Originally published in 1932 by Cape & Smith; then Brewer, Warren,
& Putman; and finally in 1935 by Covici-Friede.
The Pastures of Heaven is John Steinbeck’s second work,
a series of interconnected stories (the short-story cycle) set around
an idyllic, arcadian place in the Salinas River valley of California
and its percolation of residents. Steinbeck’s own experience was to
grow up in its proximity. Oftentimes, a place we call home during our
childhood can have a most profound and long-lasting, centralizing effect. As we age, it is common for this sense of natal home to become stronger and romanticized, to become more than a place we lived or continue to live for a time—it is home, a word that implies so much more than a region or an environment; it implies relations with people of similar and yet very dissimilar types and personalities, but ones that are indeed memorable.
The Pastures of Heaven, Las Pasturas del Cielo, are a green meadow
of rolling plain that is embraced by beautiful California hills in the
Salinas River valley. They give a sense of comfort with the gentle sloping
of the plain and the strong, impenetrable solidity of the hills. When
outsiders first view this region they are struck with wondrous calm.
“Holy Mother,” [the Spanish corporal] whispered. “Here are the
green pastures of Heaven to which our Lord leadeth us.” (p. 4)
They wonder, is this a place I can set down my roots and live a peaceful life,
extending that peace to my future offspring and descendants, leaving a legacy?
Will these hills protect me and give me succor, and these valleys nourish me
and give me sustenance?
The characters introduced briefly in each story seek out that succor
and sustenance in the Pastures of Heaven. Whatever difficulties they
escaped or challenges they grappled previously in other places, they
felt the remains of those worries and residue of traumas dissipate once
they set their eyes upon this region. The dream they envision is unachievable
of course, but their hearts feel the pull and protection of the peaceful area.
They seek the solace that they imagine can soothe their souls and create a
space for their perpetual homestead.
John Steinbeck grew up in this region that engraved a deep mark on his soul
and is evident in his works throughout his career. Geological nature,
while constant for ourselves in our lifetimes, can create weather patterns
and storm systems that wreak havoc on a person who seeks solace and permanence.
Human beings are subject to the inconsistency and chaos of natural elements and
disasters, having to fight to survive. This notion of the constancy of geology
also conflicts with the fluid and dynamic nature of geography, forever moving
borders and peoples to meet the needs of the assemblage of whatever current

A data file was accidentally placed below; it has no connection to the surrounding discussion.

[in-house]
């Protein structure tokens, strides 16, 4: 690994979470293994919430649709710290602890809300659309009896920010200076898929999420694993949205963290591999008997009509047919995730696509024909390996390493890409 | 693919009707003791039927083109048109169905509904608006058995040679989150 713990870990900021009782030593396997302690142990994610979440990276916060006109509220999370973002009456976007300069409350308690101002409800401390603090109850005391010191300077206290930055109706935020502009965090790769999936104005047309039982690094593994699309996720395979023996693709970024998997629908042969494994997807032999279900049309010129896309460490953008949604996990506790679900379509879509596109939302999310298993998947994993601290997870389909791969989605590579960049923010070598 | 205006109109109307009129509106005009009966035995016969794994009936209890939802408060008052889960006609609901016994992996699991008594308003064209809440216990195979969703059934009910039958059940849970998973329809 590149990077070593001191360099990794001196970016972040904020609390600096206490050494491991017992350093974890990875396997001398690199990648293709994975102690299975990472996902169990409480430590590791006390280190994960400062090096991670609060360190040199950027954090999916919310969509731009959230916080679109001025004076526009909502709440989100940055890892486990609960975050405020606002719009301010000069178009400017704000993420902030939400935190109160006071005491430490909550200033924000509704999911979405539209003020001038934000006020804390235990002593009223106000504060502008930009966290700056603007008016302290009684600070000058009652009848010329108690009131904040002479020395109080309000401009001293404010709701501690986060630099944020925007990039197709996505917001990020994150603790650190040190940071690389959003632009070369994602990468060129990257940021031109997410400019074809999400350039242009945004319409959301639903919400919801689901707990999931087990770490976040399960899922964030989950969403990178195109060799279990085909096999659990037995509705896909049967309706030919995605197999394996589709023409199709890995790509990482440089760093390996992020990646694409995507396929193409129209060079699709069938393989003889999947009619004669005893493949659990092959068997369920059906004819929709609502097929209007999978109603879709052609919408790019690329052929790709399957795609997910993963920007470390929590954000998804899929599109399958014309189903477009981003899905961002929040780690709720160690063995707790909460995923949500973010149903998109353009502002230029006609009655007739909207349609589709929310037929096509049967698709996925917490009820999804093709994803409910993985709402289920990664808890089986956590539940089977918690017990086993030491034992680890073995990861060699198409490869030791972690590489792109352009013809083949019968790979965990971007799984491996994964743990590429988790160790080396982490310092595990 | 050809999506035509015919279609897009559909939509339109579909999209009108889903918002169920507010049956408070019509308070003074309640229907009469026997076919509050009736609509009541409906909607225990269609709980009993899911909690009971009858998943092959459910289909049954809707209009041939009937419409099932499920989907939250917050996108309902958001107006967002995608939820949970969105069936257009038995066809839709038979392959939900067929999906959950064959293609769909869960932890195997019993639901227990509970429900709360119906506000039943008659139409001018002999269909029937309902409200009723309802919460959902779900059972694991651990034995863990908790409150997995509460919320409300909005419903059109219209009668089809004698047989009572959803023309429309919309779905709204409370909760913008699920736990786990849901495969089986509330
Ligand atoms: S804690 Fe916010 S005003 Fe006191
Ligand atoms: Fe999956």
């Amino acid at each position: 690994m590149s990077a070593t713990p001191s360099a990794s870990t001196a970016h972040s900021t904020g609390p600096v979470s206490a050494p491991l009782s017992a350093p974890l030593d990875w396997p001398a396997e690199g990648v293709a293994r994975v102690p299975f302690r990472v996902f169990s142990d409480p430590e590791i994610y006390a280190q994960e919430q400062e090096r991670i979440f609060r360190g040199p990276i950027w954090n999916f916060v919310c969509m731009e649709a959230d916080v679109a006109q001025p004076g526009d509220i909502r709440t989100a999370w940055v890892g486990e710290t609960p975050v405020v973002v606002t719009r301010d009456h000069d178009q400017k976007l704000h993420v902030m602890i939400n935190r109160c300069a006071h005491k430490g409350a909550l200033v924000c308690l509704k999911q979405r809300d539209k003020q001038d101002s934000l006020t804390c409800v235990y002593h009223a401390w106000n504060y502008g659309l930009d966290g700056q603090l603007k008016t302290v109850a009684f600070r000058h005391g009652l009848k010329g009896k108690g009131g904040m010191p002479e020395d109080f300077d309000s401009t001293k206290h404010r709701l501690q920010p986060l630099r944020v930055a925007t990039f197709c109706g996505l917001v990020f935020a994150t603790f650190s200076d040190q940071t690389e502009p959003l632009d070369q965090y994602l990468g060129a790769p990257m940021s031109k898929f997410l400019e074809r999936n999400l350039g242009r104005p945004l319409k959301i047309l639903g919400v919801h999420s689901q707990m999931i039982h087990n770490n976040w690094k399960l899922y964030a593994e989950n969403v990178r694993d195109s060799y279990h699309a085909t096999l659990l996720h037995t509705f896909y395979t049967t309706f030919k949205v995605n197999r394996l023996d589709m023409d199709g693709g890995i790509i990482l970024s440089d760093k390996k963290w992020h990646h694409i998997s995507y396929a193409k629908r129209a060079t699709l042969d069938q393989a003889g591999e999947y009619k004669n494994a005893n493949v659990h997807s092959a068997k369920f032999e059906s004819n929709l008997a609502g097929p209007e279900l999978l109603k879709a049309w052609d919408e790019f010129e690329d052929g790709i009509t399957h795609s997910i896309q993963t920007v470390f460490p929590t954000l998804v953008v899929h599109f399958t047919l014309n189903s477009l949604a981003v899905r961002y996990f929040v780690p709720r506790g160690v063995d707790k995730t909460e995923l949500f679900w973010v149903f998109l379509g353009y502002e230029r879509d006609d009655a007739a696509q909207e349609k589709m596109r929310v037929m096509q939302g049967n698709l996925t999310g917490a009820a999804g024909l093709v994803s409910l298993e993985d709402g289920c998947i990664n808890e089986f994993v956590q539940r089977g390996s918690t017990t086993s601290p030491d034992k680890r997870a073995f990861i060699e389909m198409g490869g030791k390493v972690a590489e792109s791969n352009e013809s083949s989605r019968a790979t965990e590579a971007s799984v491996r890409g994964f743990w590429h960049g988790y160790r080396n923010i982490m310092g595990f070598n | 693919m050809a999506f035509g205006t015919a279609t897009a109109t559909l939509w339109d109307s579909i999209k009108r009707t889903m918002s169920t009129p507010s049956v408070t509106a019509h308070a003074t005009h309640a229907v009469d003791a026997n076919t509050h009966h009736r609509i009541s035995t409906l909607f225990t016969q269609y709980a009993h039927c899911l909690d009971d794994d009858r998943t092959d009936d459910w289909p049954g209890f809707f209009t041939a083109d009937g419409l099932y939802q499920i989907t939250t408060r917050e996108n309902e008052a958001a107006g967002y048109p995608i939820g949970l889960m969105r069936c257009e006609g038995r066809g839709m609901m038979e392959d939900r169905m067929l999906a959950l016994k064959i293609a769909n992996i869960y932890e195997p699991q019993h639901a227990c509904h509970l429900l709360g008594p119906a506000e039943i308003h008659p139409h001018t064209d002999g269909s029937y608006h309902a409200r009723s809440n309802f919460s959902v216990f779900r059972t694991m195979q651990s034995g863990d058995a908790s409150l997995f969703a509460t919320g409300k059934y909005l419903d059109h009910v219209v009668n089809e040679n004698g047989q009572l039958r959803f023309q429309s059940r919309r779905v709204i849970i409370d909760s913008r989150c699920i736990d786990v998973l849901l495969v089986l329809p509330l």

power establishment. While we learn throughout our lives that individual people
can affect us directly and indirectly and we can become used to navigating the
expectations of our neighbors, it seems we are frequently surprised or mystified
when events force us away from a place that was magical, protective, home.
Immigration, emigration, refuge/refugee. These words are frequently brought up
and frequently debated. Rather than words or concepts or items on the table to
be debated by the powerful few, the connotation of these words is the defining
of people from a place. The movement, the diaspora of people: people who are
pressured out of their seemingly permanent homes through directly violent (war,
ecological crises) or indirectly violent (economically unsustainable) reasons.
Despite the constant discussion of yet another group of refugees, it still seems
to be assumed that the idea of a home should be permanent. That refugees seeking
refuge should not be accepted because they belong to somewhere else. Yet somehow
reality exposes a different truth: that having a home is so fleeting and so
dependent upon events that transpire around us. While the inference of a home
suggests permanence, in actuality and lived experience, a home is, like our
neighbors, quite non-permanent. Maybe the where we’ve been isn’t as important
as the experience we gain from having been there. The Battle homestead of
The Pastures of Heaven reveals this impermanence:
There was something fearsome about the gaunt old house with its
staring vacant windows. The white paint fell off in long scales; the shingles
curled up shaggily. (p. 9)
Life without change isn’t living. And living requires maintenance.
text/review content © copyright 2023 Jean A. Turman, Lucid Style
Steinbeck, John. The Pastures of Heaven. New York: Penguin Books, 1932, 1982.